One of the things Sgt. Hasan Aygun loved most during his almost eight month tour of Afghanistan was the sense of camaraderie "outside the wire" as soldiers called the area outside the safety zone of the remote mountain patrol base where he was posted.
Barbed wire surrounded many Canadian military bases in Afghanistan, creating both a literal barrier and a metaphor for danger, "going outside the wire".
Improvised explosive devices — IED’s in military-speak — were planted outside the wire near the Sper-wan Ghar patrol base, often in clear view of soldiers living at the base. But just as often the bombs were placed unpredictably, making excursions beyond the base extremely dangerous.
‘Outside the wire’, the soldiers’ senses were sharpened, along with their awareness of how much they depended on each other. "Infantry and artillery -- we used to joke about each other all the time," says Aygun, when they were still in training in Canada. "Tell each other they’re useless, just jokes back and forth."
But once in Afghanistan, that changed. "Everybody realizes we have a job to do," says Aygun, who was 24 at the time. "We protect each other."
As a member of the artillery unit, Aygun usually stayed behind the wire, providing fire support to the infantry. But as often as possible he volunteered to leave the base with the ‘forward observers’.
"Our howitzers, we can’t be in direct fight. We’re firing from the back," Aygun explains. But accompanying the infantry on missions outside the wire, Aygun could see what was happening on the ground. "I can see through their eyes. I know they’re up ahead of us, waiting for our bombs to land to give them cover."
Sharing those risks was what Aygun loved best — perhaps because it intensified the bond that so many soldiers treasure long after their military service has ended.
That disciplined camaraderie is at the heart of a moving exhibit in the officers’ barracks at Toronto’s historic Fort York this Canada Day. The display in the centre of the hall includes dozens of plaques, bearing the names of more than 200 people who died in Afghanistan.
An informal tribute that soldiers created for their fallen comrades, these plaques were once mounted on a boulder at the Kandahar airfield.
Most of the names on the plaques are of Canadian soldiers, but there are also Americans -- under the command of the Canadian military, a diplomat, a military contractor and a journalist.
When the Canadian military withdrew from Afghanistan, they brought the plaques home with the idea of creating a permanent exhibit that will tour Canada this summer, starting at Fort York through Canada Day.
A set of bagpipes, a ceremonial chaplain’s scarf and a Canadian flag complete the exhibit, symbols of what is sometimes called the ultimate sacrifice.
Sandra Shaul, former museum administrator for the City of Toronto, helped the military find a spot for the exhibit in Toronto.
As a project manager with the City, Shaul organized the Bicentennial commemoration of the War of 1812 in Toronto, and worked with the military on the Battle of York in 2013. It was the first time in her life she’d worked on a military project and it instilled a new respect in her for the Canadian military.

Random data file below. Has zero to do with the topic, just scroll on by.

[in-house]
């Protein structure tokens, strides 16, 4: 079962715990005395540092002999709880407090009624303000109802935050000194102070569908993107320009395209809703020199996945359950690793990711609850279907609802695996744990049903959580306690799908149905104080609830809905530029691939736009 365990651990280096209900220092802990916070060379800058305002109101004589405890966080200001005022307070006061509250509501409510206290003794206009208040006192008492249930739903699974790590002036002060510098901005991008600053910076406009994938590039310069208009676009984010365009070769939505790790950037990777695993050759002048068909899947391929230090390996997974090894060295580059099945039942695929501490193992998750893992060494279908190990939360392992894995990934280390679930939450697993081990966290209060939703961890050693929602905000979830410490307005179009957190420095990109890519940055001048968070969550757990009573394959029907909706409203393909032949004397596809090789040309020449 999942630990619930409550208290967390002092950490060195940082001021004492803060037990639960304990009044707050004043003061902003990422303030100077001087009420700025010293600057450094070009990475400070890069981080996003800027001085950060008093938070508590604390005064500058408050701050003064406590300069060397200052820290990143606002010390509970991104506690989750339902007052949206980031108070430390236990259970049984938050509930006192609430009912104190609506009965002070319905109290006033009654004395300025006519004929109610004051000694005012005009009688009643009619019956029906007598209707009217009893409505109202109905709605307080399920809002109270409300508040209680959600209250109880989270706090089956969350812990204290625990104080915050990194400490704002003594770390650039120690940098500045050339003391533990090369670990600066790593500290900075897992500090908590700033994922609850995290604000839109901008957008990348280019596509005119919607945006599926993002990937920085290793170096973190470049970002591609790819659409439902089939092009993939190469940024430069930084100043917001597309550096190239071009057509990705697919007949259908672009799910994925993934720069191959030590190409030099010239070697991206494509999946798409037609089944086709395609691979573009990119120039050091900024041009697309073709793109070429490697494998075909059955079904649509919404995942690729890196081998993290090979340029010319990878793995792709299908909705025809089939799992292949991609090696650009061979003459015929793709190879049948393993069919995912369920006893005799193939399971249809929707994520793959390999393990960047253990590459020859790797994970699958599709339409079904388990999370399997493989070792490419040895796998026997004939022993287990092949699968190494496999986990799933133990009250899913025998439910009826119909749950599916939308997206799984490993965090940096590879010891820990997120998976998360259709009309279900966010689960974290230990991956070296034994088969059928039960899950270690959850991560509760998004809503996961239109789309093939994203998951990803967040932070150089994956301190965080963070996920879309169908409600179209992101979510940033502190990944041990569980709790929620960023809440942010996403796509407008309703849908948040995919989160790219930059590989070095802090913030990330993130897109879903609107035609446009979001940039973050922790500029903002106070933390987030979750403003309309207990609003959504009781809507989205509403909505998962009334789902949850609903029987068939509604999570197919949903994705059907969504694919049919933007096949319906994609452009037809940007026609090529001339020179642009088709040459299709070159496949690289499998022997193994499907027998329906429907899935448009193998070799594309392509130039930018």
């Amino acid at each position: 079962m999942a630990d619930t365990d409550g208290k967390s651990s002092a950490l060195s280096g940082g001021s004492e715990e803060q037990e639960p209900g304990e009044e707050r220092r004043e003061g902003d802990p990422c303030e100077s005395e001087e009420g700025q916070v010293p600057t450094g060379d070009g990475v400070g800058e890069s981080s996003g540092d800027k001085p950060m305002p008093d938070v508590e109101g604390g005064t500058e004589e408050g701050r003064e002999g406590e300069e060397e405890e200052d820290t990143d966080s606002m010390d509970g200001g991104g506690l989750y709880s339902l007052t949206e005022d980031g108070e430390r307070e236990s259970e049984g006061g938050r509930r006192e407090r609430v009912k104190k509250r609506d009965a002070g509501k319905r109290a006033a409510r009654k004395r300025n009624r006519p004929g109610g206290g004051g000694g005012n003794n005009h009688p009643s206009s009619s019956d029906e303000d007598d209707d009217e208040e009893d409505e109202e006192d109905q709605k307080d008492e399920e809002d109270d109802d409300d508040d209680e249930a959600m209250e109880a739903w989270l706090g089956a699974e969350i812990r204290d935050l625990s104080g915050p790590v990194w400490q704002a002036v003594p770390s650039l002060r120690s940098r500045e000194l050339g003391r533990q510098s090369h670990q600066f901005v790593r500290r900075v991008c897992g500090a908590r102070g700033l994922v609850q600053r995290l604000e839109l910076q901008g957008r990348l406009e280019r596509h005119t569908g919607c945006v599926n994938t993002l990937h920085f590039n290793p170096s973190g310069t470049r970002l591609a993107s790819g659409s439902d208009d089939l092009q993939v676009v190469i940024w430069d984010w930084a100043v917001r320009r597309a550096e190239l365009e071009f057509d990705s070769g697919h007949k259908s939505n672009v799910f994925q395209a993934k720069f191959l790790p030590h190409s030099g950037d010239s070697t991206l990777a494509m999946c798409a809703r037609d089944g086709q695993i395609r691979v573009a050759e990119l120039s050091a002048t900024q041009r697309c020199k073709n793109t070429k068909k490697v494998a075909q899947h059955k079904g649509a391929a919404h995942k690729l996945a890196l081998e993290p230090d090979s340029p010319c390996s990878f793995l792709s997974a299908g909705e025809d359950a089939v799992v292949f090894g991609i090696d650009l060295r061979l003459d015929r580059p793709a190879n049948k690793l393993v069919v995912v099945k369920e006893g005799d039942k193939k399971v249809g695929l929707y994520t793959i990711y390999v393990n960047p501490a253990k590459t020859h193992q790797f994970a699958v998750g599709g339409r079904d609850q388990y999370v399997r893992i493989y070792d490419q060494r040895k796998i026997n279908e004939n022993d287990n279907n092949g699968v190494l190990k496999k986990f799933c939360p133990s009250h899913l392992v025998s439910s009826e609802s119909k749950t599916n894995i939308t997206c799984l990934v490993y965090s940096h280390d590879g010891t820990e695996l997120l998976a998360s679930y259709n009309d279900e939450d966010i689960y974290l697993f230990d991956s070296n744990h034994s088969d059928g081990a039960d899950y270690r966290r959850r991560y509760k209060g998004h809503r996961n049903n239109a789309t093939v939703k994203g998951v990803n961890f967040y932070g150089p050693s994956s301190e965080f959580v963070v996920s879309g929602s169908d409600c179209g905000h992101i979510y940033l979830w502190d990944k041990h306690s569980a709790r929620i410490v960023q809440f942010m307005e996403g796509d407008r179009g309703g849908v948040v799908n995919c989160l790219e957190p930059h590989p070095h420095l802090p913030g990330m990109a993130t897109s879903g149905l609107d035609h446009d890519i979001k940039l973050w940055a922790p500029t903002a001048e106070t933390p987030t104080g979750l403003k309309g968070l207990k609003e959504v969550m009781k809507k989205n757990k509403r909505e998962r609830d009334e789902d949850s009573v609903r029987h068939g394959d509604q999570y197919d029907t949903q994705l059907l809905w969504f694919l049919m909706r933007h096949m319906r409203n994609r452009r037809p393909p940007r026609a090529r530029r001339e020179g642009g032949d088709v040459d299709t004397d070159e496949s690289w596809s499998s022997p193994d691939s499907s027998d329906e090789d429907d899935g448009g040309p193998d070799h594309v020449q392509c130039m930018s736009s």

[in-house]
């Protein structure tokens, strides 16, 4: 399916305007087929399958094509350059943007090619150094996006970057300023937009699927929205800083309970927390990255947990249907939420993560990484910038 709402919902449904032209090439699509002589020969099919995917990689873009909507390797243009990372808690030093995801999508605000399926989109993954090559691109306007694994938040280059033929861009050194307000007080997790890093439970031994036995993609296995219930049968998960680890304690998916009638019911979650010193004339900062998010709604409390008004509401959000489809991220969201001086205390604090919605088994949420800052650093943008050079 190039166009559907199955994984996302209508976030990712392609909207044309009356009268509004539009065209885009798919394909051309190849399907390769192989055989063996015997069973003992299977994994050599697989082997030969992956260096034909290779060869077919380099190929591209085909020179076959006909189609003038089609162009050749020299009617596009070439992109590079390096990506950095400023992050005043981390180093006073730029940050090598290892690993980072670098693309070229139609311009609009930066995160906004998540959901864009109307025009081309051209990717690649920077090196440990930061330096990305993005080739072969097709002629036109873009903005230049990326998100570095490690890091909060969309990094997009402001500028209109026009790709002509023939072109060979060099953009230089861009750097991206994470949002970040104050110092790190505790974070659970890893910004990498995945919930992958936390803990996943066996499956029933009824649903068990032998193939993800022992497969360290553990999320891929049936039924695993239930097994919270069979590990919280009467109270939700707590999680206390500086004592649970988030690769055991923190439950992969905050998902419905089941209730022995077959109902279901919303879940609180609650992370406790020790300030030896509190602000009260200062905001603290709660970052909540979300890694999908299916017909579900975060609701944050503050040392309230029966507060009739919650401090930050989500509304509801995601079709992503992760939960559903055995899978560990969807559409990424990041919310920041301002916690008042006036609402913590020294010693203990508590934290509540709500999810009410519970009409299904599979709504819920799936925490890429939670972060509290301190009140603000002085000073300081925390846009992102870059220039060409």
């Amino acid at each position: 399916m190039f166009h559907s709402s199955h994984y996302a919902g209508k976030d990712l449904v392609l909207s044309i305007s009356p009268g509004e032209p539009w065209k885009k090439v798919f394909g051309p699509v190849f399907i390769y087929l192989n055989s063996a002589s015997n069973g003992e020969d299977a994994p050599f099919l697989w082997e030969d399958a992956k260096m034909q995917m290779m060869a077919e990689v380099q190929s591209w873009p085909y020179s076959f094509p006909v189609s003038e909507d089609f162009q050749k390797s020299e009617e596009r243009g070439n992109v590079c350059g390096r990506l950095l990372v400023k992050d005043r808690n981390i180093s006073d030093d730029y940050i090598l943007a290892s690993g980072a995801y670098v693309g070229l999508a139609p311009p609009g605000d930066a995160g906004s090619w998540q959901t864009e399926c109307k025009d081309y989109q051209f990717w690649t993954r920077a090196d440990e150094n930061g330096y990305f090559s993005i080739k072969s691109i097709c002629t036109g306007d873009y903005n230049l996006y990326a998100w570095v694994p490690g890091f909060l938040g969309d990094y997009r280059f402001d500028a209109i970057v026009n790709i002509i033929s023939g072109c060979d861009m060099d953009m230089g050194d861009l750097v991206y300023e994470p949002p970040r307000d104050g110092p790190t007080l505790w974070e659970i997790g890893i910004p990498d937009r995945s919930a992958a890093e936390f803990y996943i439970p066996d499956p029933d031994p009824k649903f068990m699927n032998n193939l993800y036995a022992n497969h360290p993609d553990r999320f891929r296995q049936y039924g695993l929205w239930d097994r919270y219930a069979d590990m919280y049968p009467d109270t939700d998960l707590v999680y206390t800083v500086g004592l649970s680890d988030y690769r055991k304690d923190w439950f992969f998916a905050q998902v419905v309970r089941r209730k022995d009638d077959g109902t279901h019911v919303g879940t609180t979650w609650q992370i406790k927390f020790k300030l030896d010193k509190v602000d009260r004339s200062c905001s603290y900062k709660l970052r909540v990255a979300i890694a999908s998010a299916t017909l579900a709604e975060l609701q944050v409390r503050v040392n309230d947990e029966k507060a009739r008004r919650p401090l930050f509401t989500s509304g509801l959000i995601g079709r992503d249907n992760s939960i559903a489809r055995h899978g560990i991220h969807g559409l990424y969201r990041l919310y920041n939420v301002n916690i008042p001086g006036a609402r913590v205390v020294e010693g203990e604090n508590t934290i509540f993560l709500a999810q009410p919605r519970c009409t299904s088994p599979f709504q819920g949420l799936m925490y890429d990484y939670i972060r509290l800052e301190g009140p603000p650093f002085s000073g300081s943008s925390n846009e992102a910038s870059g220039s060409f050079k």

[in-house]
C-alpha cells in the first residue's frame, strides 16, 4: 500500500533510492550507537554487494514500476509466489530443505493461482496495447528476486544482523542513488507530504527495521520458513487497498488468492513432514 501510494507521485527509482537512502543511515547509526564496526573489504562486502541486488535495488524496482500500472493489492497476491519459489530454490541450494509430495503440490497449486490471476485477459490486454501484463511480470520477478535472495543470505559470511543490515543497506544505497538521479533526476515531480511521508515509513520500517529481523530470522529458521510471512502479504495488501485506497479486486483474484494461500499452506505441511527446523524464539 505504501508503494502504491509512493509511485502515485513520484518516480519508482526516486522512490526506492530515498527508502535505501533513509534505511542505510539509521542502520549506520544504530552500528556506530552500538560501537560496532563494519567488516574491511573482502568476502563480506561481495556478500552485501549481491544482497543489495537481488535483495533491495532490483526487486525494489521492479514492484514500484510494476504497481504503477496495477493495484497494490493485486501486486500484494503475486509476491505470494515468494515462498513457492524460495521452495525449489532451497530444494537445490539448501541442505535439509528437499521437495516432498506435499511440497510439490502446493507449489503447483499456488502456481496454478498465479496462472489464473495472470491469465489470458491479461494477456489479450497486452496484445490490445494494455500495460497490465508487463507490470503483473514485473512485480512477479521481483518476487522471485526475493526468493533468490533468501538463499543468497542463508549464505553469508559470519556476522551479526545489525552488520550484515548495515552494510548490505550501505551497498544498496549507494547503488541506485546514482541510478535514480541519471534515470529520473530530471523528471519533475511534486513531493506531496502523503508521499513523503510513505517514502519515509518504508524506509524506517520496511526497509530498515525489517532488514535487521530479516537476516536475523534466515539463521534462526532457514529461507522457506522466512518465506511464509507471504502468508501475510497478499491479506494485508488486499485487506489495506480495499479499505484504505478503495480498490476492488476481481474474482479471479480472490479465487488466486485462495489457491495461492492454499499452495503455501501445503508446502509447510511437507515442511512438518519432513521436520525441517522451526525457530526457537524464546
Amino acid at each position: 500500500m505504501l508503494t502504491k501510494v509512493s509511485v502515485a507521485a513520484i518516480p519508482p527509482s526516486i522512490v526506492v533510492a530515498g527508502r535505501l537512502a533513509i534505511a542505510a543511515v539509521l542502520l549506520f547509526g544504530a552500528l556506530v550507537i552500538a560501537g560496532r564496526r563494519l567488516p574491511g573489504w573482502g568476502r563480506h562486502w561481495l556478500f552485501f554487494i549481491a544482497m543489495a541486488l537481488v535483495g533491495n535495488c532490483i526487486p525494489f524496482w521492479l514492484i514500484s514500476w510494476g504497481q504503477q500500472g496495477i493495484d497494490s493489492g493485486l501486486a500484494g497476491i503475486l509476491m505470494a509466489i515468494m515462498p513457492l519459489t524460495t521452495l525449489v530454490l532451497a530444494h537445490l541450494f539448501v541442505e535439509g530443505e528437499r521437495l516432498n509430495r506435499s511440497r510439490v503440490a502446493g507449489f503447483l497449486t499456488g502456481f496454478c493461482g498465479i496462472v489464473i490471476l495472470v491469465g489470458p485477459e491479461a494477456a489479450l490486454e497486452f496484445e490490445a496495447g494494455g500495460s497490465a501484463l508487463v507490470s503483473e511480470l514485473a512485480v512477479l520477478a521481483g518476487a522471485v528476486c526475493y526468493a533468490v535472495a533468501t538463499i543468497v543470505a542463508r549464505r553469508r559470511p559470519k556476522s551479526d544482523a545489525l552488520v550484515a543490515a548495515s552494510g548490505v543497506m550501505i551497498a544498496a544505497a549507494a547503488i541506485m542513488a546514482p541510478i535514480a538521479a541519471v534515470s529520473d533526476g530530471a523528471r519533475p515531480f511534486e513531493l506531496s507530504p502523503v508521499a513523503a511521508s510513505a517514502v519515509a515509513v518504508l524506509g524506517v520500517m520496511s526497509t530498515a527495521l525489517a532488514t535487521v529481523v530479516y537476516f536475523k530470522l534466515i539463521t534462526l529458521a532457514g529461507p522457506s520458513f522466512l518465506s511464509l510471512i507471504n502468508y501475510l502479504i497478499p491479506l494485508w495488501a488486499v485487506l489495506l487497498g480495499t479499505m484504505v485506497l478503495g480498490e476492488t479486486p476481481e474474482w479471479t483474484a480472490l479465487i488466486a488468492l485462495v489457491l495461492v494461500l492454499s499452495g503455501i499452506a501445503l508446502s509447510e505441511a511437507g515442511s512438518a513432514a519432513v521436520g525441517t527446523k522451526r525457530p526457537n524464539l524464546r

"If you’d told me at the age of 18," says Shaul, "that I’d have a relationship with the military, I’d ask what you were smoking."
Looking back, says Shaul, "The mistake I made 40 years ago was to confuse the politics of who sends these people into battle from the people who go."
"Bottom line," says Shaul, "it’s an incredible commitment to make."
As a project manager, Shaul was amazed to find how much she enjoyed working with soldiers who demonstrated — well, military teamwork.
"I was blown away by the sense of teamwork," says Shaul. "As a project manager, I’m usually the enforcer."
Working with the military, she says, she finally learned to relax. "When they told me, ‘don’t worry, Sandra, we’ll take care of it,’ they meant it. I was just bloody impressed by how smart and dedicated and really organized these soldiers were."
The art world, Shaul says drily, which she was more familiar with, "isn’t exactly characterized by teamwork."
Working on the Battle of York commemoration, Shaul immersed herself in the history of the young soldiers who died on April 27th, 1813. She was moved to find that their sacrifice two centuries earlier had never been honoured by Canadians.
"At Fort York, 181 people died over six hours," says Shaul. "In 200 years, they were never really acknowledged because they lost the battle."
Shaul was struck by how young the soldiers were.
So when an army officer asked her for advice about displaying the collection of plaques from Afghanistan, Shaul was struck once again at how young most of the soldiers were.
"I just thought, here we go again," says Shaul. "All these young faces, that’s who goes to war. All the stuff I was cynical about 45 years ago, I wasn’t cynical anymore."
Four years later, back from his tour in Afghanistan, Hasan Aygun is now 28, living at his parents’ home in Scarborough, waiting to hear if his job application with the Ontario Provincial Police has been accepted.
But on Canada Day, he’ll be in military uniform again at Fort York, talking to members of the public about the Afghanistan tribute and sharing his memories of serving at the remote patrol base at Sper-wan Ghar.
"I’m glad I went through that experience," says Aygun. He remembers meeting two of the soldiers whose names are on the plaques. "Every Remembrance Day is a little bit more important to me. It’s great if other people get a chance to see the exhibit at Fort York. But every soldier carries a bit of the memorial inside them in their own heart and mind."
See the Afghan vigil from until July 3, in the Blue Barracks. Open for viewing 9:00 am to 9:00 pm daily.